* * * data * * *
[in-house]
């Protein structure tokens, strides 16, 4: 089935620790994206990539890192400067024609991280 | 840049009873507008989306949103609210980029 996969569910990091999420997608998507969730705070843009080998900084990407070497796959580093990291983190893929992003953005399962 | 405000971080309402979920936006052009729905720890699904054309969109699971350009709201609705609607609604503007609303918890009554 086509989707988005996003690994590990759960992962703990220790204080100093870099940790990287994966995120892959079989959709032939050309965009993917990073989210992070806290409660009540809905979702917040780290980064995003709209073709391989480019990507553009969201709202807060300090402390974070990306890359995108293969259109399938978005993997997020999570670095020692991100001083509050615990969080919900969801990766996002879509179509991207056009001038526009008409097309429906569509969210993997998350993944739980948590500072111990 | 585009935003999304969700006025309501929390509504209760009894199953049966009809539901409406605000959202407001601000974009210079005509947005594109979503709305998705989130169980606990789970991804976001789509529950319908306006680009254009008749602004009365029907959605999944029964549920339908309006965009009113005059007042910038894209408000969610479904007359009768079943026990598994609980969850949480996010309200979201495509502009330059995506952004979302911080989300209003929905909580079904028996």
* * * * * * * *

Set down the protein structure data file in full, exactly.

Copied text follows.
[in-house]
């Protein structure tokens, strides 16, 4: 089935620790994206990539890192400067024609991280 | 840049009873507008989306949103609210980029 996969569910990091999420997608998507969730705070843009080998900084990407070497796959580093990291983190893929992003953005399962 | 405000971080309402979920936006052009729905720890699904054309969109699971350009709201609705609607609604503007609303918890009554 086509989707988005996003690994590990759960992962703990220790204080100093870099940790990287994966995120892959079989959709032939050309965009993917990073989210992070806290409660009540809905979702917040780290980064995003709209073709391989480019990507553009969201709202807060300090402390974070990306890359995108293969259109399938978005993997997020999570670095020692991100001083509050615990969080919900969801990766996002879509179509991207056009001038526009008409097309429906569509969210993997998350993944739980948590500072111990 | 585009935003999304969700006025309501929390509504209760009894199953049966009809539901409406605000959202407001601000974009210079005509947005594109979503709305998705989130169980606990789970991804976001789509529950319908306006680009254009008749602004009365029907959605999944029964549920339908309006965009009113005059007042910038894209408000969610479904007359009768079943026990598994609980969850949480996010309200979201495509502009330059995506952004979302911080989300209003929905909580079904028996």